In 2007, incumbent Mwai Kibaki won a divisive presidential election in Kenya. Street protests escalated to ethnic violence in parts of the country, and by April 2008 more than 1,500 people had been killed. A decade later, another election also featured widespread allegations of fraud, and more violence. The casualties were lower this time, but just over 100 were killed, almost all by the police in opposition strongholds.
Technology and politics are inextricably linked in Kenya, in part because technology was proposed as the solution to the structural issues that led to the violence following the 2007 election. The Independent Review Commission established in 2008 argued that technology would help bridge the trust gap between key political actors and protect the autonomy of the bureaucracy surrounding elections. In line with the commission’s recommendations, voter registration, voter identification, and vote tallying are all nominally computerized. These efforts culminated in the 2017 election, which was supposed to be Africa’s first fully digital election.
That they didn’t work is a lesson in what technology can and cannot fix in politics. Perhaps the primary lesson is that when communication platforms cater to specific audiences while shutting out others amid existing social divides, hate speech thrives. And this was as true of pre-internet technology as it is now.
Twenty-five years ago, Kenya had one state-owned radio and television broadcaster, but by 2017 there were over 60 licensed television stations and 178 radio stations. Kenya has two official languages—English and Kiswahili—and at least 44 ethnic groups, most of which speak a third language that’s often unintelligible to outsiders. As part of the democratization process in the 1990s, local-language radio stations were encouraged as way to bring more people into the national conversation while preserving regional cultures.
The unexpected result
But it turns out that local-language radio stations are particularly vulnerable to becoming channels for hate speech. They function as closed systems shielded from scrutiny by institutions that don’t have the capacity to manage them, or any interest in doing so. By the time the threat inherent in these stations was identified, it had already materialized, and regulators are still playing catch-up. Kenya has laws prohibiting hate speech in media and numerous bodies ostensibly working against it, but as late as July 2017, the National Integration and Cohesion Commission was warning that Kameme FM, a Kikuyu-language radio station owned by Kenyan president Uhuru Kenyatta, was responsible for the most incidents of hate speech related to the election. Despite this finding, the station received no public censure.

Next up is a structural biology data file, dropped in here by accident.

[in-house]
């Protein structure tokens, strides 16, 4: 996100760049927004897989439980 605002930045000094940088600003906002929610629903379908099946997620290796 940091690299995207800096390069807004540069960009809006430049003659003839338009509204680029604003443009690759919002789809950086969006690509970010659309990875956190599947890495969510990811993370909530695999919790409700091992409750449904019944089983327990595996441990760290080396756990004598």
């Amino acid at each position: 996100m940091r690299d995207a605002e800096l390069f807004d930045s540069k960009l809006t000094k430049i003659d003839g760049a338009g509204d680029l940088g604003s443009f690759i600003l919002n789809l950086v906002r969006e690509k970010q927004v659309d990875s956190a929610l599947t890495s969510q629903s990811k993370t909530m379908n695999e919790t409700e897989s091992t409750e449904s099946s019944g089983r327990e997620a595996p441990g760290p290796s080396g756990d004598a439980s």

Technology has changed radically in Kenya over the past decade, as it has everywhere else. Almost nine out of 10 people have a mobile phone, and a quarter of the homes have an Internet connection—among the highest rates in the developing world. In a population of about 48 million, there are at least seven million Kenyan Facebook accounts and another 10 million on WhatsApp. Twitter lags behind at only a million accounts, but it is supplanting television and print as the premier space for political critique. mPesa, the mobile money transfer platform, was less than six months old at the time of the 2007 election. Today, transactions on mPesa equal almost a third of the country’s GDP, and Kenya has the highest number of mobile money transactions in the world.